U.S. Rep. Todd Tiahrt on Friday endorsed a move by Kansas lawmakers to try to exempt the state from national health care, saying it could create a court test case against health-reform bills pending in Congress.
“I think it’s a good piece of legislation and I hope it passes, because it will set the stage to challenge the constitutionality that they’ve put in this (federal health-care) bill,” said Tiahrt, a Republican from Goddard. “I mean, where in the Constitution do we get the ability for our government to tax you or send you to jail if you don’t buy health insurance? That’s a huge intrusion in our daily lives.”
Tiahrt said if Kansas law does lead to a U.S. Supreme Court challenge of federal health care reform, he would likely file a friend-of-the-court brief supporting the state’s position.
Conservative Republican Kansas lawmakers, led by Reps. Brenda Landwehr of Wichita and Peggy Mast of Emporia and Sen. Mary Pilcher Cook of Shawnee, plan to introduce a constitutional amendment when the Legislature returns to session next week that would claim state sovereignty over health care.
The proposition, which would have to be approved by two-thirds of the Legislature and a majority of Kansas voters, seeks to nullify any federal law requiring people to buy health care or mandating that employers provide it.
A conference committee in Washington is working to reconcile differences between health bills that passed the House and Senate. Both versions contain mandates for employers and individuals to buy health insurance and impose penalties if they don’t.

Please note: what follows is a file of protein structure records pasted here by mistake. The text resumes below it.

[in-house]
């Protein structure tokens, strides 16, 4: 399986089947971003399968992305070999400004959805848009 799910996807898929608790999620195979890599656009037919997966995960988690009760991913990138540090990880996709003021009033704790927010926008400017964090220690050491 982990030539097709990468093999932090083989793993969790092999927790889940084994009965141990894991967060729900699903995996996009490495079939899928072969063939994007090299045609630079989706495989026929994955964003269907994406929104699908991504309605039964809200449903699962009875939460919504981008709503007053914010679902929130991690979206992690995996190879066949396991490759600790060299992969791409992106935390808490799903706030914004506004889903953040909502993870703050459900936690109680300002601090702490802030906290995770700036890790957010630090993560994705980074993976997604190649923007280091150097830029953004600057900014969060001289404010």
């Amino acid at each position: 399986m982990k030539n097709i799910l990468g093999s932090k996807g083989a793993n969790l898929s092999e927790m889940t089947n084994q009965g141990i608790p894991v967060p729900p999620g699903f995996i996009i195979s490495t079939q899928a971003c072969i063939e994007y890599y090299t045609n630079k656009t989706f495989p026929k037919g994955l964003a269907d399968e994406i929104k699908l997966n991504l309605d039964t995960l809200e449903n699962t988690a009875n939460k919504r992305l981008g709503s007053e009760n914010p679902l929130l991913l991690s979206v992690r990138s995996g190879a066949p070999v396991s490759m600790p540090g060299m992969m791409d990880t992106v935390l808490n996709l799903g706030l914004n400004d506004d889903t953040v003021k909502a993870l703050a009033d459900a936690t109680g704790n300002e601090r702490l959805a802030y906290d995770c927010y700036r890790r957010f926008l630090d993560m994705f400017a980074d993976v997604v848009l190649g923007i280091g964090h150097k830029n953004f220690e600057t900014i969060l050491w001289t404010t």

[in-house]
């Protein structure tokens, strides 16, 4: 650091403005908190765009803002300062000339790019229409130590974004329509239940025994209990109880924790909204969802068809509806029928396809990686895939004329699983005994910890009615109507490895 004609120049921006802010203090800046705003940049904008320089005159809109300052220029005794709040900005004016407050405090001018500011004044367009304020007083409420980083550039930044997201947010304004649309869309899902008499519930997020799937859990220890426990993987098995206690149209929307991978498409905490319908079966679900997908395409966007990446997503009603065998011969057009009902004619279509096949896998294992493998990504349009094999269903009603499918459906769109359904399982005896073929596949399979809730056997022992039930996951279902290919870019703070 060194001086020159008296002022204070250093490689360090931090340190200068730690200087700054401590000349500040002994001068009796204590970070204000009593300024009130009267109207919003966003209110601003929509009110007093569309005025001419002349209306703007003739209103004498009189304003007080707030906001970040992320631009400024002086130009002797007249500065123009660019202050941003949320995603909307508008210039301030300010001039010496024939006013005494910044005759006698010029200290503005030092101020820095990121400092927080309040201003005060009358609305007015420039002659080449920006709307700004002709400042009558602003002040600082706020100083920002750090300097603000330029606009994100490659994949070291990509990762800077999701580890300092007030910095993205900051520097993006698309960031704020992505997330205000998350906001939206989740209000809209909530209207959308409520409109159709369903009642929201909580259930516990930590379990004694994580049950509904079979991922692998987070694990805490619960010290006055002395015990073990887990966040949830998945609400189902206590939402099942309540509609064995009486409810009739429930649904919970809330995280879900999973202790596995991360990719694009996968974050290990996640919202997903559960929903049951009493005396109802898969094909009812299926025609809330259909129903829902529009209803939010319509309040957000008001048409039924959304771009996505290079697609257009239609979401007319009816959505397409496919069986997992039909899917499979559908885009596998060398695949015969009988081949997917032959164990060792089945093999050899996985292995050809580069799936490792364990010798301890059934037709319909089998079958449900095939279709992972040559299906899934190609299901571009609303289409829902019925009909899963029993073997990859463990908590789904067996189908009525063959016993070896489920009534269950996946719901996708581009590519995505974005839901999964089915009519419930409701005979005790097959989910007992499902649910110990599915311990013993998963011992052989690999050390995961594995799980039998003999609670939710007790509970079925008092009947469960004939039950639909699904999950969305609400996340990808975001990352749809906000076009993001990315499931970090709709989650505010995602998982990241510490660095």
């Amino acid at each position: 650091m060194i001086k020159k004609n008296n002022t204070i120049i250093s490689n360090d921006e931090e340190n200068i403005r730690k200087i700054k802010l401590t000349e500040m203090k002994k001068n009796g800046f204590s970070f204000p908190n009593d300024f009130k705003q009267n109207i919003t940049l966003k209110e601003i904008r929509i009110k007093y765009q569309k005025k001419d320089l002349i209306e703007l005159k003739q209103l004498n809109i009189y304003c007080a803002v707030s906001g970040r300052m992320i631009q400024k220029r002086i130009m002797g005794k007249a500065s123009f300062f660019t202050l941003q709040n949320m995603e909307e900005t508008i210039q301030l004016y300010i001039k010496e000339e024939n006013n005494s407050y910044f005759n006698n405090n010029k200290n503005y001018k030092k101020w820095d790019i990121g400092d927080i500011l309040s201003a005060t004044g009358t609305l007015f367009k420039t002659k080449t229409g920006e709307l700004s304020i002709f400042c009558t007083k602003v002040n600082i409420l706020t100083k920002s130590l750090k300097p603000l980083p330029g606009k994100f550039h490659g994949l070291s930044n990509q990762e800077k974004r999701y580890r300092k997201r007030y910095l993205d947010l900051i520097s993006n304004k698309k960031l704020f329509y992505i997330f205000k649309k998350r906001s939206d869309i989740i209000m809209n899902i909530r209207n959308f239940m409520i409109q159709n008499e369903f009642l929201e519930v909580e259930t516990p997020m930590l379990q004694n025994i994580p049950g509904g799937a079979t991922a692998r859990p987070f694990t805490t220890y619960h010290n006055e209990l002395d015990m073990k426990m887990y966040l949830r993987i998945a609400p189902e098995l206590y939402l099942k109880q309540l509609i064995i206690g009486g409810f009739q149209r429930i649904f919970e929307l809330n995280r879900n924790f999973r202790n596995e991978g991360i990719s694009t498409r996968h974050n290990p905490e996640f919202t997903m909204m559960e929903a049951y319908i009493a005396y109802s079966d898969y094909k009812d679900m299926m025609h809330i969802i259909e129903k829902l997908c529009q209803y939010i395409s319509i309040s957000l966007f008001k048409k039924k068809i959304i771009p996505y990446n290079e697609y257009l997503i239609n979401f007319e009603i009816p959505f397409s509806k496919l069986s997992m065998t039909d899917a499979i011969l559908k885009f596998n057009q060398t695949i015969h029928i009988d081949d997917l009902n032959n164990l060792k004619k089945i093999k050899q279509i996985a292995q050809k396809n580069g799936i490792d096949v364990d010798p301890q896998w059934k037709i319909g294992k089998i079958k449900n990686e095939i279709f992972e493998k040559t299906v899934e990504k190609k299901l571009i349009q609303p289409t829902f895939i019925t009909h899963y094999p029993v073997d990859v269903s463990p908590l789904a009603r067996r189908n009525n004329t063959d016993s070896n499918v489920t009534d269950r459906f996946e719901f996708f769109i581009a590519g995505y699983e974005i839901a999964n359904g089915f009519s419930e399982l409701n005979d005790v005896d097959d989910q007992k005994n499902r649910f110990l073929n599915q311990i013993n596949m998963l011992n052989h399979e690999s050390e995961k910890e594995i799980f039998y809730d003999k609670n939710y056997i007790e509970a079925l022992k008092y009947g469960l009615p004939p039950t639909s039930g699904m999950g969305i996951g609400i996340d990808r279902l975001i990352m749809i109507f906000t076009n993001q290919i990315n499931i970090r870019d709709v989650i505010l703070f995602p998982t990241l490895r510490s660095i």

Tiahrt made his remarks before a packed house at a meeting of the Wichita Pachyderm Club, a Republican group.
In addition to criticizing the content of the health-care bills, Tiahrt also said he objects to the secrecy of the conference committee deliberations.
“Today there’s a meeting going on behind closed doors on health care,” Tiahrt said. “This is an issue that we were told would be discussed in the open. . . What we’re finding out is there’s a lot of broken promises that go along with health care reform.”
As a candidate in 2008, President Obama had promised that deliberations on health care would be open and broadcast on C-SPAN, but Democratic congressional leaders have turned aside requests from the nonpartisan network to cover the meetings.
Tiahrt said he supports a Republican-sponsored bill “reforming health care so it brings down the cost instead of having the government take it over.”
The Republican alternative focuses on limiting malpractice lawsuits to cut costs of what Tiahrt and others call defensive medicine, in which doctors perform unneeded tests and procedures to protect themselves from lawsuits by patients.
The GOP bill “was estimated by the Congressional Budget Office, a nonpartisan office, to reduce the cost of health care for everybody by 10 percent,” Tiahrt said. “That’s the direction I’d be going. . . defensive medicine reform. We didn’t get it passed because we have too many lawyers in Washington, D.C., today.”